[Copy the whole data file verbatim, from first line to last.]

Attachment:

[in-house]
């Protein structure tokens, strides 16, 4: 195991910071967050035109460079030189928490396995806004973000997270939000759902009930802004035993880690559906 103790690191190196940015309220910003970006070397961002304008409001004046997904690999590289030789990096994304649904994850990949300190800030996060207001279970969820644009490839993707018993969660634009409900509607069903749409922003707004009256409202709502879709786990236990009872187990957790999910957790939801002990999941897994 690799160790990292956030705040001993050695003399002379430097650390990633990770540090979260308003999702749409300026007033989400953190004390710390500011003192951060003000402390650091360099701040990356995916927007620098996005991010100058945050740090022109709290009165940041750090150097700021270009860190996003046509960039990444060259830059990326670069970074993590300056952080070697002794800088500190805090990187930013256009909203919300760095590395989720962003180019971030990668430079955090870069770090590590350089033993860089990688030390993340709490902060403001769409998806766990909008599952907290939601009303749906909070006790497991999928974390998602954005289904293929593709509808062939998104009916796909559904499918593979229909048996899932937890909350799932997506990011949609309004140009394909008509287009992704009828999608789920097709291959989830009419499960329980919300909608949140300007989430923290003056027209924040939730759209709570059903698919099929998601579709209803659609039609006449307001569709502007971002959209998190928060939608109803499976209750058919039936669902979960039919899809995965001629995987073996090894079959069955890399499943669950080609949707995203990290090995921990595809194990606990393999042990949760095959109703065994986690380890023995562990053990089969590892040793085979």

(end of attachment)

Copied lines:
[in-house]
């Protein structure tokens, strides 16, 4: 195991910071967050035109460079030189928490396995806004973000997270939000759902009930802004035993880690559906 103790690191190196940015309220910003970006070397961002304008409001004046997904690999590289030789990096994304649904994850990949300190800030996060207001279970969820644009490839993707018993969660634009409900509607069903749409922003707004009256409202709502879709786990236990009872187990957790999910957790939801002990999941897994 690799160790990292956030705040001993050695003399002379430097650390990633990770540090979260308003999702749409300026007033989400953190004390710390500011003192951060003000402390650091360099701040990356995916927007620098996005991010100058945050740090022109709290009165940041750090150097700021270009860190996003046509960039990444060259830059990326670069970074993590300056952080070697002794800088500190805090990187930013256009909203919300760095590395989720962003180019971030990668430079955090870069770090590590350089033993860089990688030390993340709490902060403001769409998806766990909008599952907290939601009303749906909070006790497991999928974390998602954005289904293929593709509808062939998104009916796909559904499918593979229909048996899932937890909350799932997506990011949609309004140009394909008509287009992704009828999608789920097709291959989830009419499960329980919300909608949140300007989430923290003056027209924040939730759209709570059903698919099929998601579709209803659609039609006449307001569709502007971002959209998190928060939608109803499976209750058919039936669902979960039919899809995965001629995987073996090894079959069955890399499943669950080609949707995203990290090995921990595809194990606990393999042990949760095959109703065994986690380890023995562990053990089969590892040793085979």